Another 21 people were arrested this month as part of the same probe, including two retired high-ranking military generals....
    Prosecutors say the group is behind a series of violent acts including the bombing of a secular newspaper and an armed attack on a court - attacks they say were designed to provoke a response by nationalists, and a coup by the army.
    But the opposition says that the arrests are political retaliation for a case brought against Turkey's governing AK Party.
    While the Istanbul bombings may not be a direct response to the Constitutional Court's deliberations over the AKP, regional media draw attention to Turkey's increasingly divided political landscape. A commentary in The Daily Star, for example, says that the polarization is worrisome.
    At this particular juncture, then, the burden of improving Turkey's civilian politics and consolidating its democracy along European Union lines falls on the country's political leadership. But the politics of the two cases, the way they were covered in the media, and the polarization that they encouraged exposed two deeper problems that are worrisome.
    The Christian Science Monitor reports that polarized media coverage on the AKP trial and Ergenekon affair has made it difficult for citizens to get an accurate understanding of these critical developments.
    what seems to have been lost in Turkey's increasingly bitter journalistic scuffle, say observers, is the chance for readers to find news they really can believe in.
    "There is now a gray area in the media, where you cannot get a true picture of what is happening in Turkey," says Dr. Kaya, the scholar at Johns Hopkins. "The truth is missing."

    Istanbul bombings heighten tensions in an increasingly divided Turkey |

    All of God's children are not beautiful. Most of God's children are, in fact, barely presentable.

    If I wanted the government in my womb I'd fuck a Senator

  2. #2
    Silver Member betagrl's Avatar
    Join Date
    Oct 2007


    This is very sad. I vacationed in Turkey last fall and absolutely loved it. It's a fascinating country with such rich history. It's a strange time for them as they are trying to protect secularism and are fearful the country will fall under Islamic rule. The problem is that the majority of the country is poor and religious and if democracy were to reign, they would be under Islamic rule. It's a conundrum.

    I see some of that happening in the USA with the religious right creeping their way into politics. Scary indeed.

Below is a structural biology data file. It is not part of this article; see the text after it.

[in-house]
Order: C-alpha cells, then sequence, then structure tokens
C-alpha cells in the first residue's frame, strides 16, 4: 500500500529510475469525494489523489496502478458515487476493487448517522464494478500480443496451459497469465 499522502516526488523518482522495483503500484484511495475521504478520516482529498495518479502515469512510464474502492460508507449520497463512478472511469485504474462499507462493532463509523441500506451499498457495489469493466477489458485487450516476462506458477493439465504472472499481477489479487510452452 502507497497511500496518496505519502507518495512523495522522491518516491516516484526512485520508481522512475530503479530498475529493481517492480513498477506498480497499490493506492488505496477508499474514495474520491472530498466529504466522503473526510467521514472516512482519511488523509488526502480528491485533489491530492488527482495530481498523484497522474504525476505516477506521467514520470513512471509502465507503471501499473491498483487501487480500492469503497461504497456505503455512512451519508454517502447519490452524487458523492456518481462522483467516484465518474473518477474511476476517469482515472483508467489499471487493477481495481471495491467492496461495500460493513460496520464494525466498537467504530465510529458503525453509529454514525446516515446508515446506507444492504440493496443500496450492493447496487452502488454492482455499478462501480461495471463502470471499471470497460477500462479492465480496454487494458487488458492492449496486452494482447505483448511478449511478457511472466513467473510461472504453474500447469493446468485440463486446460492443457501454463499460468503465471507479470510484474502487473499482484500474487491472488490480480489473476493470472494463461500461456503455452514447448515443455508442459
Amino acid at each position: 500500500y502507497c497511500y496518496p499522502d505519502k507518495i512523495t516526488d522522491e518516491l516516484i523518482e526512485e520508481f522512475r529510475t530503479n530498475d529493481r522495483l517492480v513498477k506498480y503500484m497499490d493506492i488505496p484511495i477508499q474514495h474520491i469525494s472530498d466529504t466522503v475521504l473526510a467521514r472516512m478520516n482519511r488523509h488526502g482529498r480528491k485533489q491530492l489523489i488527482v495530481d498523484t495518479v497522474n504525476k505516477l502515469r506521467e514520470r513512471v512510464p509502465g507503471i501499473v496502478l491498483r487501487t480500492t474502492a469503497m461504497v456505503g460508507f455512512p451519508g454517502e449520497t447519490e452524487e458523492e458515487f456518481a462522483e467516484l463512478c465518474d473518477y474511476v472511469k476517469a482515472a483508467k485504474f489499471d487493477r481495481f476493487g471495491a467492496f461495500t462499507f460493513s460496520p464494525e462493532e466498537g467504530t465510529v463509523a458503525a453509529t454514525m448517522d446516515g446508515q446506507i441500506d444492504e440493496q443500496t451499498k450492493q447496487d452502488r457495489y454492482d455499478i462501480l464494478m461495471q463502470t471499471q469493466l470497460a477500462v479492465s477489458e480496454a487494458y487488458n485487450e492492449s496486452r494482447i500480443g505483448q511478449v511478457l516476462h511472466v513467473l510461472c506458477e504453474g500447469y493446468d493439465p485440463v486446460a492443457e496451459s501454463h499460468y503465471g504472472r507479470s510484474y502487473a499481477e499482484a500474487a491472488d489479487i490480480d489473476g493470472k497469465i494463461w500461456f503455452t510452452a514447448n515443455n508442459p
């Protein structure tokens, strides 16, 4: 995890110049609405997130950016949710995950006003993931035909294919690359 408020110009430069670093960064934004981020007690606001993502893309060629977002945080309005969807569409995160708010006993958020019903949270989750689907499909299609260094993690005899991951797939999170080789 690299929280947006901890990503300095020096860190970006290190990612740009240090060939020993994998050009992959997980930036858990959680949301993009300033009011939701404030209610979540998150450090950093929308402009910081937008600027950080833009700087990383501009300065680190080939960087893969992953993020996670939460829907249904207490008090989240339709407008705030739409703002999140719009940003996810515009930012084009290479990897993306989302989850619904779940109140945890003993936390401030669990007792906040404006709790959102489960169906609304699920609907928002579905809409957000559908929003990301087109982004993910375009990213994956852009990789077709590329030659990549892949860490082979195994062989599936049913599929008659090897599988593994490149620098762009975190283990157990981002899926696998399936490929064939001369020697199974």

3. #3
    Elite Member Grimmlok's Avatar
    Join Date
    Oct 2005
    In WhoreLand fucking your MOM


    the 'religious' should be forcibly marched onto boats and put on an island so the rest of the planet can live in the here and now, peacefully.
    I am from the American CIA and I have a radio in my head. I am going to kill you.

  4. #4
    Silver Member betagrl's Avatar
    Join Date
    Oct 2007


    Quote Originally Posted by Grimmlok View Post
    the 'religious' should be forcibly marched onto boats and put on an island so the rest of the planet can live in the here and now, peacefully.
    A girl can dream!! Seriously, religion is the downfall of civilized man.

Thread Information

Users Browsing this Thread

There are currently 1 users browsing this thread. (0 members and 1 guests)

Similar Threads

  1. Istanbul’s 7-storey underwater hotel to open in 2010
    By Honey in forum The Little Big World
    Replies: 18
    Last Post: April 16th, 2008, 11:04 AM
  2. Replies: 4
    Last Post: April 1st, 2008, 10:58 AM
  3. Divided High Court weighs lethal injection
    By ariesallover in forum U.S. Politics and Issues
    Replies: 0
    Last Post: January 8th, 2008, 04:29 AM
  4. Tribes will be divided by race on new Survivor
    By vballchica134 in forum Gossip Archive
    Replies: 37
    Last Post: August 25th, 2006, 07:06 AM
  5. Replies: 19
    Last Post: April 4th, 2006, 06:12 PM

Posting Permissions

  • You may not post new threads
  • You may not post replies
  • You may not post attachments
  • You may not edit your posts